I could, as the beloved pointed out, have chosen for my Irish carol Once in Royal David’s City, whose words were written by the Irish poet and hymn writer Cecil Alexander (who was, despite what you might assume, a woman, and incidentally don’t you think Cecil is a super-cool name for a girl? I do), also known for All Things Bright and Beautiful and There Is A Green Hill Far Away.
But the Wexford Carol (or Carúl Loch Garman, or Carúl Inis Córthaidh) is more obviously Irish, and is also several hundred years older, having originated in the county for which it is named sometime around the twelfth century – making it, incidentally, one of the oldest carols in Europe and certainly, I think, the oldest on my list.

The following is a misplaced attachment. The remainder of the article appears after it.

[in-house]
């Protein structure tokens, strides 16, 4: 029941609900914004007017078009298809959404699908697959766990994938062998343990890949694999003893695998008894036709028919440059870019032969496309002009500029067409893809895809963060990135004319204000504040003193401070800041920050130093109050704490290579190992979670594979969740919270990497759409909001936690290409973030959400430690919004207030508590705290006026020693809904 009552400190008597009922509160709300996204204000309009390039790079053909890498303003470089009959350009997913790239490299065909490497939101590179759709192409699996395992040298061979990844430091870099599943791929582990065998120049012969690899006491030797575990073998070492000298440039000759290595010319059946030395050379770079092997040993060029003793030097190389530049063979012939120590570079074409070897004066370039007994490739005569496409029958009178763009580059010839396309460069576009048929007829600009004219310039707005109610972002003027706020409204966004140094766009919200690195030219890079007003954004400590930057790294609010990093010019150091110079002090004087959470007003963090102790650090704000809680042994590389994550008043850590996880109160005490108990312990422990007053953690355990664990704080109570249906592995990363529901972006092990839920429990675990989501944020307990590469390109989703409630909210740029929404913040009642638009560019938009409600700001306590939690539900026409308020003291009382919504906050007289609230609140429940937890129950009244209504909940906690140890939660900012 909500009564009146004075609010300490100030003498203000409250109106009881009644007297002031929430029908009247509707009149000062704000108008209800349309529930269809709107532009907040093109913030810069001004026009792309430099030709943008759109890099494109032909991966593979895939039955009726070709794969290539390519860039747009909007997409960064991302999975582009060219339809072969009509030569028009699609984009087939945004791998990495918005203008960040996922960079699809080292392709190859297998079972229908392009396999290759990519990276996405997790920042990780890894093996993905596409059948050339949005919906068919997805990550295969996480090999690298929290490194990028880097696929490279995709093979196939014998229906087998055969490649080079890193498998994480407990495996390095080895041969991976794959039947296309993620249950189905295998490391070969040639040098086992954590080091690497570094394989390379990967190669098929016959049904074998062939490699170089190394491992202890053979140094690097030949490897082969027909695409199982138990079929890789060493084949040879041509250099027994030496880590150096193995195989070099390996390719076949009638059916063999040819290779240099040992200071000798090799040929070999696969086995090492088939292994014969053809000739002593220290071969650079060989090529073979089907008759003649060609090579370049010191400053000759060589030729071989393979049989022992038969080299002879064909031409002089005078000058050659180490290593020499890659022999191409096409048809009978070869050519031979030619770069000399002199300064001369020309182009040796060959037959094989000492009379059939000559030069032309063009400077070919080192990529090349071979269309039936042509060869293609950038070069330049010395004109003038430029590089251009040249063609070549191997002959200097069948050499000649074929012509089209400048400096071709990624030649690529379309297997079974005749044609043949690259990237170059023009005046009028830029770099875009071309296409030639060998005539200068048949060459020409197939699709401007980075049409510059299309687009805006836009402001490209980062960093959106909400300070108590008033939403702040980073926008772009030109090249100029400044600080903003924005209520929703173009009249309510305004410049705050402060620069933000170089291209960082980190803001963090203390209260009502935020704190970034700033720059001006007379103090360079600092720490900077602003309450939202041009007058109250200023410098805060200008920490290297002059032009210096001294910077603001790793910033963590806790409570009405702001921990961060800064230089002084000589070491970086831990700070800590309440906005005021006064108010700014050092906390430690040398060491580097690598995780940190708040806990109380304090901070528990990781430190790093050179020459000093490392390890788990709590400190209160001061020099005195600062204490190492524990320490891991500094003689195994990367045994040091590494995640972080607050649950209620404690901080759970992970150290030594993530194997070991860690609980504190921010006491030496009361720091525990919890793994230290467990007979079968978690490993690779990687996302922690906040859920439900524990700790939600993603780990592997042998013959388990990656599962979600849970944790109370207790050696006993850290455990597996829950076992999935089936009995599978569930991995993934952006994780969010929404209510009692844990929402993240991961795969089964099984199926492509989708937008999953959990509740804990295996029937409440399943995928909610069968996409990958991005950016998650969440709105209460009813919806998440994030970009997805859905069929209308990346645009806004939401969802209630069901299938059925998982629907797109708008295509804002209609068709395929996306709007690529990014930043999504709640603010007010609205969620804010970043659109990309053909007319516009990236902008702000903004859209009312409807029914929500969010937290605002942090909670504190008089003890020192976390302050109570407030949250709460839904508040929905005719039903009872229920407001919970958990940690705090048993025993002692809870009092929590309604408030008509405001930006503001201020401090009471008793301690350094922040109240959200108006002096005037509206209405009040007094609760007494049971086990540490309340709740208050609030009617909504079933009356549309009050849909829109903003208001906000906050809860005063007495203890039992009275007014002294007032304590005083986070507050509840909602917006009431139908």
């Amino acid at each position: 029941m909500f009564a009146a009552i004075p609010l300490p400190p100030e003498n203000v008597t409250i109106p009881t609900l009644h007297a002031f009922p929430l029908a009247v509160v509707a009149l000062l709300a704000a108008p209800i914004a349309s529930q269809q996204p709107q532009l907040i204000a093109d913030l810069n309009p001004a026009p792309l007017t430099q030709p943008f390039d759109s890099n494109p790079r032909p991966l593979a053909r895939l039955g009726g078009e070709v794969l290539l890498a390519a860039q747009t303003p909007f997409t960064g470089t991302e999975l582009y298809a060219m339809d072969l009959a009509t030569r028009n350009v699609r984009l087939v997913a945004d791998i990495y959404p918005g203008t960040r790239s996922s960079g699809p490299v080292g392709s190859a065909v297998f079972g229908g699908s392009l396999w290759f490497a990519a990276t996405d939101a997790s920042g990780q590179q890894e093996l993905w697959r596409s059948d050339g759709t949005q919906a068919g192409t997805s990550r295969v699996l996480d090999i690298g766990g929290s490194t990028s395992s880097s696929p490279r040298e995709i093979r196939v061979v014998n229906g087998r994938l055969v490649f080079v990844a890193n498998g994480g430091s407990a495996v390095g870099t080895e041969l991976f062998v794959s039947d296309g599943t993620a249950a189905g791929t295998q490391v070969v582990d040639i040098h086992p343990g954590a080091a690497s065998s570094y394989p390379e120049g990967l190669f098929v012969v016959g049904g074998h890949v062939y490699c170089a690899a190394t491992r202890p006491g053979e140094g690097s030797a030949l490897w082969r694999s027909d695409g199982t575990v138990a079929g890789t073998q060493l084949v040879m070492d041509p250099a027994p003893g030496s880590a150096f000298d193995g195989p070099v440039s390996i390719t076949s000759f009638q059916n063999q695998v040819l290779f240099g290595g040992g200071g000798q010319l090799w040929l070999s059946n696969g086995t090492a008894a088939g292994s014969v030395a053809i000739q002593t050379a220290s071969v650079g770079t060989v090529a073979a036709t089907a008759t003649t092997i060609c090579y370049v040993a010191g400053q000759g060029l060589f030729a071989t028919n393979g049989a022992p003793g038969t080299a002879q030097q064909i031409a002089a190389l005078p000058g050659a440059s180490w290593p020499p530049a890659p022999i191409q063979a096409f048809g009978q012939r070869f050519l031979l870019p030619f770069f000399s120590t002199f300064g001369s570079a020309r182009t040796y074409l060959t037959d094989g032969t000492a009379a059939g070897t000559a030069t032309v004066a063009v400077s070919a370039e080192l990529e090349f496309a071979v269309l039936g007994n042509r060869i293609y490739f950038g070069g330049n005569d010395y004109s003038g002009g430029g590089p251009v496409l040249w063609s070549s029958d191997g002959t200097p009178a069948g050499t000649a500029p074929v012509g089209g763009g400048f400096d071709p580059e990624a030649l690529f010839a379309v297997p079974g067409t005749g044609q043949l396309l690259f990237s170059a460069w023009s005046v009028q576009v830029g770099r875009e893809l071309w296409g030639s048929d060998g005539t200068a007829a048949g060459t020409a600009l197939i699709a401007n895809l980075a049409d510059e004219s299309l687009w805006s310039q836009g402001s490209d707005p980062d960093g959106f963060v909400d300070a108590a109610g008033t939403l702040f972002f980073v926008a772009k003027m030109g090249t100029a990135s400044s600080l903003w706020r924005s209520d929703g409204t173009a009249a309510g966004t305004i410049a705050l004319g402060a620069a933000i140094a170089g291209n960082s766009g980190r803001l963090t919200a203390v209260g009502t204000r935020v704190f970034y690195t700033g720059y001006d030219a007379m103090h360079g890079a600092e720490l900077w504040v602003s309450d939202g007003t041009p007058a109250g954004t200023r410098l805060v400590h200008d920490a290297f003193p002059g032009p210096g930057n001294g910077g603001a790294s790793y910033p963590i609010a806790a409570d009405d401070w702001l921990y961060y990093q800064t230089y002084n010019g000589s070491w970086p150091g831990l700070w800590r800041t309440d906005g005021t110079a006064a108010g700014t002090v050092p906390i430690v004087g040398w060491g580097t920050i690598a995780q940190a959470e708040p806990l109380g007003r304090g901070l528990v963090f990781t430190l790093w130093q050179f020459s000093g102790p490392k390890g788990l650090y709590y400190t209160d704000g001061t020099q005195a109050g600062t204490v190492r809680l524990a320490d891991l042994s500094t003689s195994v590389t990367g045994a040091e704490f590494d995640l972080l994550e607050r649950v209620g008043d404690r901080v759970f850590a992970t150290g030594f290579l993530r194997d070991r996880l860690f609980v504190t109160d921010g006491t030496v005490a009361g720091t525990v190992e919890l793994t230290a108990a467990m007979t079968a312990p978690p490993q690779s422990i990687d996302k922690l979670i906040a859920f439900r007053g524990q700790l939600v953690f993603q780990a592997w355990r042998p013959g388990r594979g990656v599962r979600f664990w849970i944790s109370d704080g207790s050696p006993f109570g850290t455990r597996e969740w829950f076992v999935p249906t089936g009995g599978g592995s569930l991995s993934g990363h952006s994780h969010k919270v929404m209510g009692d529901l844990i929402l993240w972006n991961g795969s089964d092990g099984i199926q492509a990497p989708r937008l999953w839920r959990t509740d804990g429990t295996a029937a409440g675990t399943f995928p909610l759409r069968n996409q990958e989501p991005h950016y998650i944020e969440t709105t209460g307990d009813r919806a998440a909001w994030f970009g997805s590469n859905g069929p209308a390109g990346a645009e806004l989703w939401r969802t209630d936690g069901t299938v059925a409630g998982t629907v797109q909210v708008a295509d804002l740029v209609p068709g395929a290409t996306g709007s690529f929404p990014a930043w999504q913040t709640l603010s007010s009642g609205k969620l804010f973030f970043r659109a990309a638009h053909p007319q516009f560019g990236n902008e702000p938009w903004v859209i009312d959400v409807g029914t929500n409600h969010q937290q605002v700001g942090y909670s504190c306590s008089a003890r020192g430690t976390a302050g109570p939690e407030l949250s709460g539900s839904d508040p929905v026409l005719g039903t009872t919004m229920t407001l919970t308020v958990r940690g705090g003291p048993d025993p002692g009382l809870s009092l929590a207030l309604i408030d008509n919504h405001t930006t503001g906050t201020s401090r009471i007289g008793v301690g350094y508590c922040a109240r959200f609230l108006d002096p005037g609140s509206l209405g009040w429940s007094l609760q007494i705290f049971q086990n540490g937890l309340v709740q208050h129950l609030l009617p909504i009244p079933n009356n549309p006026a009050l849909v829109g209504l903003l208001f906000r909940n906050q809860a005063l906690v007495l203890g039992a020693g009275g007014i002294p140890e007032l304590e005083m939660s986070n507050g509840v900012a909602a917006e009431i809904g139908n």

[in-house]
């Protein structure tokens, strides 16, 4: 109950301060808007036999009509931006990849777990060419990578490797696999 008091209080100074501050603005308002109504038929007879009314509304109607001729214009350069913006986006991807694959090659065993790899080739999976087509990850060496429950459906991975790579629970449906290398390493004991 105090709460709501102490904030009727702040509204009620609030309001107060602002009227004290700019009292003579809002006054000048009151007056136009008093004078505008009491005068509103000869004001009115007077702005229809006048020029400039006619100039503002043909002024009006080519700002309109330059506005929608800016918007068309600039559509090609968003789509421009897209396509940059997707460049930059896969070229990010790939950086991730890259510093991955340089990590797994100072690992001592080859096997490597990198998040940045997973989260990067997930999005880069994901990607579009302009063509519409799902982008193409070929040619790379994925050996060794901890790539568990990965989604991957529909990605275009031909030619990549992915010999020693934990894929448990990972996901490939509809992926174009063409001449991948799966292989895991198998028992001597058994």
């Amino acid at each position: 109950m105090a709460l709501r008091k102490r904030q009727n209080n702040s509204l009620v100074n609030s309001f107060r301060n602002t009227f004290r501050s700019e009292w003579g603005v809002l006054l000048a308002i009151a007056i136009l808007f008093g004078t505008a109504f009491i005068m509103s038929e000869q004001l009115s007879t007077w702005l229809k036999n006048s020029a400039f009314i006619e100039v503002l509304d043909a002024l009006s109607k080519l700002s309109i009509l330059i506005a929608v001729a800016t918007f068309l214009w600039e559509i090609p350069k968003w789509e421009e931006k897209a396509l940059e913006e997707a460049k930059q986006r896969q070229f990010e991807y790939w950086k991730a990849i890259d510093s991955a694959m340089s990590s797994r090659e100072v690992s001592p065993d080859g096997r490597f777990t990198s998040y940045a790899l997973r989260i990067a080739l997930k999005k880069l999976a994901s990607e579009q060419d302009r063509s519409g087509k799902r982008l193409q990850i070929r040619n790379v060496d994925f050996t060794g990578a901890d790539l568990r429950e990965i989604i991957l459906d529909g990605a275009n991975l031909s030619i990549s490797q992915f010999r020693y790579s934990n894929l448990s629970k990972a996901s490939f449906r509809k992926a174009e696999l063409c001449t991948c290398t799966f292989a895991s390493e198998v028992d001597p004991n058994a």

And it is very beautiful. This is a five-minutes-plus version by the Palestrina choir of St Mary’s in Dublin, so instead of sitting hunched over your screen looking at the not-very-interesting video I suggest you turn up the volume and go and do something else while you listen to it.